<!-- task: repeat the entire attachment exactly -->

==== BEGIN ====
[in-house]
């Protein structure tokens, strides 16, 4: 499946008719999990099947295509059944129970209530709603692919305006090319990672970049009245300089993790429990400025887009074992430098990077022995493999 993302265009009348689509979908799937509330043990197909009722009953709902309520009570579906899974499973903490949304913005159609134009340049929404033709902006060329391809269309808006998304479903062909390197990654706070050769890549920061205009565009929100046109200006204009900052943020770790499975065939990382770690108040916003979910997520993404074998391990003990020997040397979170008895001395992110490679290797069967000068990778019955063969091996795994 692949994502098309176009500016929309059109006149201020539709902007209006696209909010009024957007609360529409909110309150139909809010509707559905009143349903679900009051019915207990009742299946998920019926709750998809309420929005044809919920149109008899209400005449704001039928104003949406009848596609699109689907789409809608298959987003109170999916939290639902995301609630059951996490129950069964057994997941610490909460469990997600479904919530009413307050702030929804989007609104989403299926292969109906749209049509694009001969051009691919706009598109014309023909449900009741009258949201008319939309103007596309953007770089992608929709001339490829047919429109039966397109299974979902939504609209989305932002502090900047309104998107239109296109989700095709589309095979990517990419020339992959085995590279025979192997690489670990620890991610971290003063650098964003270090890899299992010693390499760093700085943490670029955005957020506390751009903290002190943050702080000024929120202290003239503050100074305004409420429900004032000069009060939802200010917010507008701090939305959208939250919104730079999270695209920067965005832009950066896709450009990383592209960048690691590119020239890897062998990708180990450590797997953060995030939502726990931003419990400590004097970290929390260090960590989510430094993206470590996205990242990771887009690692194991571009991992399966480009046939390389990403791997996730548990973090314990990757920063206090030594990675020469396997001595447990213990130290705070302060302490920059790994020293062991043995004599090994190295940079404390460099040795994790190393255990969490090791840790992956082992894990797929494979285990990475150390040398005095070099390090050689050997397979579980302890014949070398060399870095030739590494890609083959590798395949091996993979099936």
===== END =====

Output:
[in-house]
């Protein structure tokens, strides 16, 4: 499946008719999990099947295509059944129970209530709603692919305006090319990672970049009245300089993790429990400025887009074992430098990077022995493999 993302265009009348689509979908799937509330043990197909009722009953709902309520009570579906899974499973903490949304913005159609134009340049929404033709902006060329391809269309808006998304479903062909390197990654706070050769890549920061205009565009929100046109200006204009900052943020770790499975065939990382770690108040916003979910997520993404074998391990003990020997040397979170008895001395992110490679290797069967000068990778019955063969091996795994 692949994502098309176009500016929309059109006149201020539709902007209006696209909010009024957007609360529409909110309150139909809010509707559905009143349903679900009051019915207990009742299946998920019926709750998809309420929005044809919920149109008899209400005449704001039928104003949406009848596609699109689907789409809608298959987003109170999916939290639902995301609630059951996490129950069964057994997941610490909460469990997600479904919530009413307050702030929804989007609104989403299926292969109906749209049509694009001969051009691919706009598109014309023909449900009741009258949201008319939309103007596309953007770089992608929709001339490829047919429109039966397109299974979902939504609209989305932002502090900047309104998107239109296109989700095709589309095979990517990419020339992959085995590279025979192997690489670990620890991610971290003063650098964003270090890899299992010693390499760093700085943490670029955005957020506390751009903290002190943050702080000024929120202290003239503050100074305004409420429900004032000069009060939802200010917010507008701090939305959208939250919104730079999270695209920067965005832009950066896709450009990383592209960048690691590119020239890897062998990708180990450590797997953060995030939502726990931003419990400590004097970290929390260090960590989510430094993206470590996205990242990771887009690692194991571009991992399966480009046939390389990403791997996730548990973090314990990757920063206090030594990675020469396997001595447990213990130290705070302060302490920059790994020293062991043995004599090994190295940079404390460099040795994790190393255990969490090791840790992956082992894990797929494979285990990475150390040398005095070099390090050689050997397979579980302890014949070398060399870095030739590494890609083959590798395949091996993979099936």